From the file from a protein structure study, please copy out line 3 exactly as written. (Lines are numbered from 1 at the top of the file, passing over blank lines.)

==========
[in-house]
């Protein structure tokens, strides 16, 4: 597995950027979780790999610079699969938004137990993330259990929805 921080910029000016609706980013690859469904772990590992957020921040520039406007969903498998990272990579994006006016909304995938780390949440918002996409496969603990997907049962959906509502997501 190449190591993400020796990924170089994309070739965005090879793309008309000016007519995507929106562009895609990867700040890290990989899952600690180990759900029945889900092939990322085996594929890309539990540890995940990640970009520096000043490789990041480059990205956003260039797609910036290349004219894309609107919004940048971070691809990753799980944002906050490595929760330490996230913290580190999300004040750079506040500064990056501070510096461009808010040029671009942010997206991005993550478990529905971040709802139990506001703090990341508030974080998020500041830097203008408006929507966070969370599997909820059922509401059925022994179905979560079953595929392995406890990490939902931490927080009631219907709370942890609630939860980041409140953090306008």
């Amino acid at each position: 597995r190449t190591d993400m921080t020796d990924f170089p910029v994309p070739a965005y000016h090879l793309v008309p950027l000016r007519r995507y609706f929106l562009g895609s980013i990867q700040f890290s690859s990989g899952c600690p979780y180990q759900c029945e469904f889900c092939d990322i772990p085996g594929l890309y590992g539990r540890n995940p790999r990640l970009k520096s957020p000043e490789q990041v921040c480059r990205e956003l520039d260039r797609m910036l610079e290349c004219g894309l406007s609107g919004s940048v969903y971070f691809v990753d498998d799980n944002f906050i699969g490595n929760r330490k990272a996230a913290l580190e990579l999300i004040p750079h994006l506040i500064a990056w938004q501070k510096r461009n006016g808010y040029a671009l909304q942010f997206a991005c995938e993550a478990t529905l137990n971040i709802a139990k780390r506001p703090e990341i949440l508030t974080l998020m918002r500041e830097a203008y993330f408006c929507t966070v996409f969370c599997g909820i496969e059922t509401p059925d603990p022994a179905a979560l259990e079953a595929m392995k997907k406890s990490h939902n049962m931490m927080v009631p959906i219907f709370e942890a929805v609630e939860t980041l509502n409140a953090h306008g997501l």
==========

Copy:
């Amino acid at each position: 597995r190449t190591d993400m921080t020796d990924f170089p910029v994309p070739a965005y000016h090879l793309v008309p950027l000016r007519r995507y609706f929106l562009g895609s980013i990867q700040f890290s690859s990989g899952c600690p979780y180990q759900c029945e469904f889900c092939d990322i772990p085996g594929l890309y590992g539990r540890n995940p790999r990640l970009k520096s957020p000043e490789q990041v921040c480059r990205e956003l520039d260039r797609m910036l610079e290349c004219g894309l406007s609107g919004s940048v969903y971070f691809v990753d498998d799980n944002f906050i699969g490595n929760r330490k990272a996230a913290l580190e990579l999300i004040p750079h994006l506040i500064a990056w938004q501070k510096r461009n006016g808010y040029a671009l909304q942010f997206a991005c995938e993550a478990t529905l137990n971040i709802a139990k780390r506001p703090e990341i949440l508030t974080l998020m918002r500041e830097a203008y993330f408006c929507t966070v996409f969370c599997g909820i496969e059922t509401p059925d603990p022994a179905a979560l259990e079953a595929m392995k997907k406890s990490h939902n049962m931490m927080v009631p959906i219907f709370e942890a929805v609630e939860t980041l509502n409140a953090h306008g997501l």